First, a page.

But the second kind -- the traditional Coke v. Pepsi, Bud Light v. Miller Lite, Tide v. Bold, Obama v. McCain -- that stuff is deader than a doornail.  Customers will actively delete those ads. And, yes, I absolutely think this has political implications.  Then again, I'm a guy who thinks The Cluetrain Manifesto has as much to say about politics as about marketing in the traditional sense.

In a related-though-different vein, from another reader:

The problem with newspapers is that they were a bundle of hard news, classifieds, sports, weather, financial information, comics, lifestyle, etc. People were willing to pay the cover price for the whole package, but were mostly interested in the non-news items.

All of those non-news categories have fled to the net, where they are done significantly better. Craigslist really is better in every way than the newspaper classifieds. Other categories are also covered in much greater depth out on the net.

The newspapers themselves thought of their reporters as the core, and the other sections as just fluff to fill out the paper. With the "fluff" gone, they are discovering there's not enough taste for hard news alone to pay the bills.

This is why micropayments or paywalls for online papers are not going to save the business. Hard news just doesn't pay for itself, not in advertising revenues or in subscriptions.
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James Fallows is a national correspondent for The Atlantic and has written for the magazine since the late 1970s. He has reported extensively from outside the United States and once worked as President Carter's chief speechwriter. His latest book is China Airborne. More

James Fallows is based in Washington as a national correspondent for The Atlantic. He has worked for the magazine for nearly 30 years and in that time has also lived in Seattle, Berkeley, Austin, Tokyo, Kuala Lumpur, Shanghai, and Beijing. He was raised in Redlands, California, received his undergraduate degree in American history and literature from Harvard, and received a graduate degree in economics from Oxford as a Rhodes scholar. In addition to working for The Atlantic, he has spent two years as chief White House speechwriter for Jimmy Carter, two years as the editor of US News & World Report, and six months as a program designer at Microsoft. He is an instrument-rated private pilot. He is also now the chair in U.S. media at the U.S. Studies Centre at the University of Sydney, in Australia.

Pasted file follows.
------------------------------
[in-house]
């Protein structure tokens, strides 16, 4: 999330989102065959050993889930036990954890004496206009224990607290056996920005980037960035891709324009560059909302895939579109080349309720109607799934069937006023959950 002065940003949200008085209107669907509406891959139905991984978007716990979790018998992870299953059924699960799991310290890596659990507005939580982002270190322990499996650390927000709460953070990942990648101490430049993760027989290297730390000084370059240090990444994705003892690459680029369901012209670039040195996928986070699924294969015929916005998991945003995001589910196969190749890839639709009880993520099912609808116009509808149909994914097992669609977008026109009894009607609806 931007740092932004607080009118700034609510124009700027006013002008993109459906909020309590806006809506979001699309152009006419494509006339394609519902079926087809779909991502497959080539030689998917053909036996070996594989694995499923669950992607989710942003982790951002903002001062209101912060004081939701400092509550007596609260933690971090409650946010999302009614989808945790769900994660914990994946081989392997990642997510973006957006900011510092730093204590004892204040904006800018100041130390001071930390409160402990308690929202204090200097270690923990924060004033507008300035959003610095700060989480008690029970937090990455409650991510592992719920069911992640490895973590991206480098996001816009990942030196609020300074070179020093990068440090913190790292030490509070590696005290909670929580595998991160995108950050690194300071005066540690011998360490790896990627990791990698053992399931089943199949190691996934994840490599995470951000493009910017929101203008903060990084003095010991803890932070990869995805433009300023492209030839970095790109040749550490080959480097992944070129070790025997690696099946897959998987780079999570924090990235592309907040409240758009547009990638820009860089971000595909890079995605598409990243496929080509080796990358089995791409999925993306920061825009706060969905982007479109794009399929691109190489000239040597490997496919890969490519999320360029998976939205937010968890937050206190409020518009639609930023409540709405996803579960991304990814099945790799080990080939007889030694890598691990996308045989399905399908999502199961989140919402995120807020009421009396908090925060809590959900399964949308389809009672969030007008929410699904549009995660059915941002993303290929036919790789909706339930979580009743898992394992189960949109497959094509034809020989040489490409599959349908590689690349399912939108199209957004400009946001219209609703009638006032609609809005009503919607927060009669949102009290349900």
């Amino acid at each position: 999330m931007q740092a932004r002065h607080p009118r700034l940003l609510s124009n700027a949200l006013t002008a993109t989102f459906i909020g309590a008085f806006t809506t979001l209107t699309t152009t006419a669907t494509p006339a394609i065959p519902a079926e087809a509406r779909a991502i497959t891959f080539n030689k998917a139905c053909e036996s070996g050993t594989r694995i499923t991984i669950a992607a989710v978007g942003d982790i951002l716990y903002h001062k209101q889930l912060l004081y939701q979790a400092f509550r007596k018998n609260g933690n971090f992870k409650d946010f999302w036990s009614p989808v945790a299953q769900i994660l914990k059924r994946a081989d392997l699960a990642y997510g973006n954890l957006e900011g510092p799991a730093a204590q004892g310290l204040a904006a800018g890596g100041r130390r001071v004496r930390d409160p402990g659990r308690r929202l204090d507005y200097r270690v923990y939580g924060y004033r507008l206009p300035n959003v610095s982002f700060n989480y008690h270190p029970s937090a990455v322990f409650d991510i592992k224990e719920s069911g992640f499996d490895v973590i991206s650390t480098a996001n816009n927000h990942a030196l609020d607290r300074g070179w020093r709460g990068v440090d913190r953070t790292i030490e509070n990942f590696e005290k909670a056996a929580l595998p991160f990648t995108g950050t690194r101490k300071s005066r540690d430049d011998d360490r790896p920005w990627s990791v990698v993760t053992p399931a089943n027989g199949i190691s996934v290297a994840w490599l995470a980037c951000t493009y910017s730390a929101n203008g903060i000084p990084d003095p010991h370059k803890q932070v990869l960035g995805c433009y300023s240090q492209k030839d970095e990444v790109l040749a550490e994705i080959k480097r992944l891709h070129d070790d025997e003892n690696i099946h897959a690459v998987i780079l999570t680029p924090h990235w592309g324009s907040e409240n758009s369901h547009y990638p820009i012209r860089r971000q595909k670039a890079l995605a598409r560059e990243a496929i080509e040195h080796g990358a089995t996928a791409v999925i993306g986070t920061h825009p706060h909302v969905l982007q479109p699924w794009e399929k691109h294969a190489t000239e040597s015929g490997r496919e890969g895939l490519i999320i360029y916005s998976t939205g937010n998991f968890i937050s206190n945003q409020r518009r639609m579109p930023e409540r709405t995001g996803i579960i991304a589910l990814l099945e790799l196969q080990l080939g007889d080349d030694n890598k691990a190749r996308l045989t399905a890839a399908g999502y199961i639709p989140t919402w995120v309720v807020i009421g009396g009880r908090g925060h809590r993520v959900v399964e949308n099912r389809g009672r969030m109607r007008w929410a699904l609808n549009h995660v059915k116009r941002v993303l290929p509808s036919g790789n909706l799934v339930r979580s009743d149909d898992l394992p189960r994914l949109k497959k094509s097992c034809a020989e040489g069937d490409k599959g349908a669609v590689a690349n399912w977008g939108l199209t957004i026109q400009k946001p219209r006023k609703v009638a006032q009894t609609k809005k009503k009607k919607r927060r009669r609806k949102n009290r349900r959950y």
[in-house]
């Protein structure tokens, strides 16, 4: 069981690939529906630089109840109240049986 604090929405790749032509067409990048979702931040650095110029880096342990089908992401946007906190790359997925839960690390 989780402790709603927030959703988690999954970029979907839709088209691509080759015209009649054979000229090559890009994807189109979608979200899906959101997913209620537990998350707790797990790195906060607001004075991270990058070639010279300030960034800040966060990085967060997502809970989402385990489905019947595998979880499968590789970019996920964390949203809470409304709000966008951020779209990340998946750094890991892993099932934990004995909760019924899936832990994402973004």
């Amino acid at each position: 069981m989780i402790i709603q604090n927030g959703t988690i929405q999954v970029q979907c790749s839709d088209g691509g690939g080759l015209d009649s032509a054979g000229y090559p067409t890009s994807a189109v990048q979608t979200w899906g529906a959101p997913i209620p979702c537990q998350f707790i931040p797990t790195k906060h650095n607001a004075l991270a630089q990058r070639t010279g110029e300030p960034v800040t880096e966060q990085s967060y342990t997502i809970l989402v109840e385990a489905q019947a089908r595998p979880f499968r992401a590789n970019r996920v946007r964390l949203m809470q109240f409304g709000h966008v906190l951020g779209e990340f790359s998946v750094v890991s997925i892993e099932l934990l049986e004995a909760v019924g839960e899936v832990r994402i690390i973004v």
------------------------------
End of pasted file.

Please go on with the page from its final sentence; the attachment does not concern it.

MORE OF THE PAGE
Fallows has been a finalist for the National Magazine Award five times and has won once; he has also won the American Book Award for nonfiction and a N.Y. Emmy award for the documentary series Doing Business in China. He was the founding chairman of the New America Foundation. His recent books Blind Into Baghdad (2006) and Postcards From Tomorrow Square (2009) are based on his writings for The Atlantic. His latest book is China Airborne. He is married to Deborah Fallows, author of the recent book Dreaming in Chinese. They have two married sons.

Fallows welcomes and frequently quotes from reader mail sent via the "Email" button below. Unless you specify otherwise, we consider any incoming mail available for possible quotation -- but not with the sender's real name unless you explicitly state that it may be used. If you are wondering why Fallows does not use a "Comments" field below his posts, please see previous explanations here and here.